Inside the forensic tools police are using to try and find William Tyrrell
By Paige Cockburn
Nov 23, 2021 - 9:39:29 PM
17 Nov 2021
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It's the equipment police are hoping can help provide a breakthrough after seven years of dead ends.
And, officers have returned to where it all began - the front yard of William Tyrrell's foster-grandmother's house - to use it.
William disappeared aged three in September 2014, and despite a massive police investigation, no one has ever been charged and no body has been found.
On Tuesday, Australian Federal Police (AFP) specialists joined the operation.
Law enforcement and Rural Fire Service (RFS) volunteers are expected to search three new locations in and around the town of Kendall, on the NSW Mid-North Coast, over the next three weeks.
"There will be a number of strategies used by the police and other agencies to clear ground and go subterranean in the number of locations," Detective Chief Superintendent Darren Bennett said this week.
Here are some of the tools they'll be using.
A police cadaver dog is seen near the former home of William Tyrrell's foster-grandmother.(AAP: Mick Tsikas)
Cadaver dogs have been brought in to scour parts of the front yard, particularly the garden beds and an area below the home's balcony.
They have also been taken into bush about 1 kilometre from the house.
They are trained to find the scent of a decomposing body and then alert their handler to the location of the remains.
They can sniff out remains that are decades old, even if they are buried.
Even with technological advancements, dogs are still considered among the best tools for odour detection in policing.
Cadaver dogs can detect the smell of human remains, blood, clothing from a decomposing victim or human fluids associated with remains.
Police dogs were brought to the scene shortly after William disappeared in 2014 and they detected his scent but only within the property's boundaries.
Police use luminol
Forensic police use luminol and a blue light to look for blood.(AAP: Mick Tsikas)
Forensic investigators have been using a substance called luminol around the front garden of the house on Benaroon Drive.
William's foster-grandmother had lived in the property. She died in March.
Luminol is a substance used to find traces of blood and can give detectives clues about exit routes from crime scenes or whether a body has been dragged somewhere.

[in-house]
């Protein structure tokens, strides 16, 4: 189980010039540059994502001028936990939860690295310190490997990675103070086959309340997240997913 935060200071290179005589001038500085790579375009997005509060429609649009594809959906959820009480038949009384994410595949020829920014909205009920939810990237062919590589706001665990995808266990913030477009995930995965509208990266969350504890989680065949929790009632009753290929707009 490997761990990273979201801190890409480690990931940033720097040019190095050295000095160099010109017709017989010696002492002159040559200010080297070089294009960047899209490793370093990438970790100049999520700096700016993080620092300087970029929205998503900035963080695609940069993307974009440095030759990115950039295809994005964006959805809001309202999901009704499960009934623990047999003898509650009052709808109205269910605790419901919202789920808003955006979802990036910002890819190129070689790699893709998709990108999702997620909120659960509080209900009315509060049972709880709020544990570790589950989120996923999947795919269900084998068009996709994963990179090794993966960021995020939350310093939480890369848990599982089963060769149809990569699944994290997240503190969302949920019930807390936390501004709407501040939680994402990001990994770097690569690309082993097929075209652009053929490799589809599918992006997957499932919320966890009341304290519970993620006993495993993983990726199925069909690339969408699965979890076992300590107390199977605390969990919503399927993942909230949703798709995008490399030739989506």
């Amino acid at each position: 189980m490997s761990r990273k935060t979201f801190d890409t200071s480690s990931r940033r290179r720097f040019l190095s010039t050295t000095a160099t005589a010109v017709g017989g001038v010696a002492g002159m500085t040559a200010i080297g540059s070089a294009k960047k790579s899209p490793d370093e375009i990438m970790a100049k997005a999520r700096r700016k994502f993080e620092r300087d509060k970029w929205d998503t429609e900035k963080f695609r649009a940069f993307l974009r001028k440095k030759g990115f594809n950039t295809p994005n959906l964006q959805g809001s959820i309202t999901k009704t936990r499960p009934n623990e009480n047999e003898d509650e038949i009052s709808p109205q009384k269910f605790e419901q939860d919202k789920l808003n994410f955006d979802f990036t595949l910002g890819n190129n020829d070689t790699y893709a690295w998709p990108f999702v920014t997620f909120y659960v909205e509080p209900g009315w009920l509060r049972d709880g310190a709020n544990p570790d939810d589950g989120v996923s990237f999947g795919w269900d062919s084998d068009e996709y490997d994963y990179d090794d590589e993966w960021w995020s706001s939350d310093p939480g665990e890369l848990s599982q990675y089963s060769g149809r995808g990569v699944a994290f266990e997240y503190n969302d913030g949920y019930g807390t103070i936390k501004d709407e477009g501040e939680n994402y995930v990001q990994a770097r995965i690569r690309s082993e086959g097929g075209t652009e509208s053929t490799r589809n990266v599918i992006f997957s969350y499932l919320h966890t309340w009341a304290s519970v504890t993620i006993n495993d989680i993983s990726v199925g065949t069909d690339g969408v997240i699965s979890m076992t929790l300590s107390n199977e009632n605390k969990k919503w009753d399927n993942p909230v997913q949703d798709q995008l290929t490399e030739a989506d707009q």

It reacts with the iron in haemoglobin, a protein found in red blood cells.
Traces of blood emit a blue glow once sprayed with luminol.
Luminol is particularly useful if there is only small traces of blood that are not visible to the human eye or if an attempt to clean up blood has been made.
Ground penetrating radars
Police use ground penetrating radar
Police use a ground penetrating radar during the search for William Tyrrell's remains.(ABC News: Kamin Gock)
Ground penetrating radars (GPRs) use radio waves to capture images below the surface of the earth.
They are a key tool for investigators trying to locate buried objects and can even identify whether a hole was once dug at a location.
They can detect objects under wooden floors and brick or concrete walls and have been used in many cold cases if someone is believed to be buried.
GPRs save lengthy and costly excavations and were used by British police in their investigations into the notorious serial killer Fred West.
By using the radar technology, officers were able to uncover the bodies of nine women in the backyard of West's house in Gloucester which became known as the "house of horrors".
Sifters, metal detectors and drones
Police use sifter
Police use a mechanical sift at the site where William was last seen.(AAP: Mick Tsikas)
Police are also using sifters to go through the soil on the Kendall property as they look for clues.
It is a common tool used by forensic teams but can be very time intensive as it involves sifting through mass amounts of dirt and debris.
On Tuesday police were seen sifting soil from the garden bed at the Kendall home.
Metal detectors are also being used on the property and the AFP is using drones to survey the area.
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